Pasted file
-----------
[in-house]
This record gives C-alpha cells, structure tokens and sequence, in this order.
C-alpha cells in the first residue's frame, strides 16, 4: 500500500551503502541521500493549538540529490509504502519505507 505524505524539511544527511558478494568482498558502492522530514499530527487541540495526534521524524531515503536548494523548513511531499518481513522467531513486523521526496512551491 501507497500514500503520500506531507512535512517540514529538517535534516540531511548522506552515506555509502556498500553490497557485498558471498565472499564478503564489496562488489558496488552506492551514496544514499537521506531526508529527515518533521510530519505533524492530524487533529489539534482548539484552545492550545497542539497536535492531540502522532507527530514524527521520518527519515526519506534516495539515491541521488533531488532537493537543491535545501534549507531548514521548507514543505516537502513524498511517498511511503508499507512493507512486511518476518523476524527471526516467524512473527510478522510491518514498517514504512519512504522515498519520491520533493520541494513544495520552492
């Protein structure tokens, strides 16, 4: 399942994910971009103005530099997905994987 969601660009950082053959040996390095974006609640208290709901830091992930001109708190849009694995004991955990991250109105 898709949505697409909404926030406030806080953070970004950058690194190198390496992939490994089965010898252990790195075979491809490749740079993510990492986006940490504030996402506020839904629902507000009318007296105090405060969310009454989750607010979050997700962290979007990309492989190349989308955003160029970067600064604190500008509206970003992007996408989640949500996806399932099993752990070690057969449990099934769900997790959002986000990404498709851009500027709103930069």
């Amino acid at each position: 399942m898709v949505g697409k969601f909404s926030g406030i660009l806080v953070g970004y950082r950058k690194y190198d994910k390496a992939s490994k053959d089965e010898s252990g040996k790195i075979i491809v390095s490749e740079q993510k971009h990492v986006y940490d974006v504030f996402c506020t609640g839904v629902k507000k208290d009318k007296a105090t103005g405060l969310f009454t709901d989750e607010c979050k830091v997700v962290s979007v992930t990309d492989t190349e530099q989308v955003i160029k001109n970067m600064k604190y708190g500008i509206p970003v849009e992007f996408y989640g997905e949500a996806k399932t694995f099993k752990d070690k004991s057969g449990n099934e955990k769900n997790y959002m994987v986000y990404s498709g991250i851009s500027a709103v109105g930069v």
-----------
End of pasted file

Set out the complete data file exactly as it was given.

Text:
[in-house]
This record gives C-alpha cells, structure tokens and sequence, in this order.
C-alpha cells in the first residue's frame, strides 16, 4: 500500500551503502541521500493549538540529490509504502519505507 505524505524539511544527511558478494568482498558502492522530514499530527487541540495526534521524524531515503536548494523548513511531499518481513522467531513486523521526496512551491 501507497500514500503520500506531507512535512517540514529538517535534516540531511548522506552515506555509502556498500553490497557485498558471498565472499564478503564489496562488489558496488552506492551514496544514499537521506531526508529527515518533521510530519505533524492530524487533529489539534482548539484552545492550545497542539497536535492531540502522532507527530514524527521520518527519515526519506534516495539515491541521488533531488532537493537543491535545501534549507531548514521548507514543505516537502513524498511517498511511503508499507512493507512486511518476518523476524527471526516467524512473527510478522510491518514498517514504512519512504522515498519520491520533493520541494513544495520552492
């Protein structure tokens, strides 16, 4: 399942994910971009103005530099997905994987 969601660009950082053959040996390095974006609640208290709901830091992930001109708190849009694995004991955990991250109105 898709949505697409909404926030406030806080953070970004950058690194190198390496992939490994089965010898252990790195075979491809490749740079993510990492986006940490504030996402506020839904629902507000009318007296105090405060969310009454989750607010979050997700962290979007990309492989190349989308955003160029970067600064604190500008509206970003992007996408989640949500996806399932099993752990070690057969449990099934769900997790959002986000990404498709851009500027709103930069």
């Amino acid at each position: 399942m898709v949505g697409k969601f909404s926030g406030i660009l806080v953070g970004y950082r950058k690194y190198d994910k390496a992939s490994k053959d089965e010898s252990g040996k790195i075979i491809v390095s490749e740079q993510k971009h990492v986006y940490d974006v504030f996402c506020t609640g839904v629902k507000k208290d009318k007296a105090t103005g405060l969310f009454t709901d989750e607010c979050k830091v997700v962290s979007v992930t990309d492989t190349e530099q989308v955003i160029k001109n970067m600064k604190y708190g500008i509206p970003v849009e992007f996408y989640g997905e949500a996806k399932t694995f099993k752990d070690k004991s057969g449990n099934e955990k769900n997790y959002m994987v986000y990404s498709g991250i851009s500027a709103v109105g930069v």